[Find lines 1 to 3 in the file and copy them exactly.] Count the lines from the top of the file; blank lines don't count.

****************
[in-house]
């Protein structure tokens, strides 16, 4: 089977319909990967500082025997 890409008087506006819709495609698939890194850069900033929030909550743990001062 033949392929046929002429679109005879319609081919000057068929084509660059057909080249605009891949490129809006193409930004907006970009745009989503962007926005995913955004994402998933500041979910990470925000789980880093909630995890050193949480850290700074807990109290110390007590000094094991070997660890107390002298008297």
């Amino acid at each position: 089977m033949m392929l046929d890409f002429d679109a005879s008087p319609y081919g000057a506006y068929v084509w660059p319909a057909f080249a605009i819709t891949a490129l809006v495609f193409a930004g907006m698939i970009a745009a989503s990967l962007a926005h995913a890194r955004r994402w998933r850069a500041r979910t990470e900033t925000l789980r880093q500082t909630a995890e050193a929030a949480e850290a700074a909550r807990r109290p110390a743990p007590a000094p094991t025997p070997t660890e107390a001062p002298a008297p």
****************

[in-house]
């Protein structure tokens, strides 16, 4: 089977319909990967500082025997 890409008087506006819709495609698939890194850069900033929030909550743990001062 033949392929046929002429679109005879319609081919000057068929084509660059057909080249605009891949490129809006193409930004907006970009745009989503962007926005995913955004994402998933500041979910990470925000789980880093909630995890050193949480850290700074807990109290110390007590000094094991070997660890107390002298008297």
């Amino acid at each position: 089977m033949m392929l046929d890409f002429d679109a005879s008087p319609y081919g000057a506006y068929v084509w660059p319909a057909f080249a605009i819709t891949a490129l809006v495609f193409a930004g907006m698939i970009a745009a989503s990967l962007a926005h995913a890194r955004r994402w998933r850069a500041r979910t990470e900033t925000l789980r880093q500082t909630a995890e050193a929030a949480e850290a700074a909550r807990r109290p110390a743990p007590a000094p094991t025997p070997t660890e107390a001062p002298a008297p």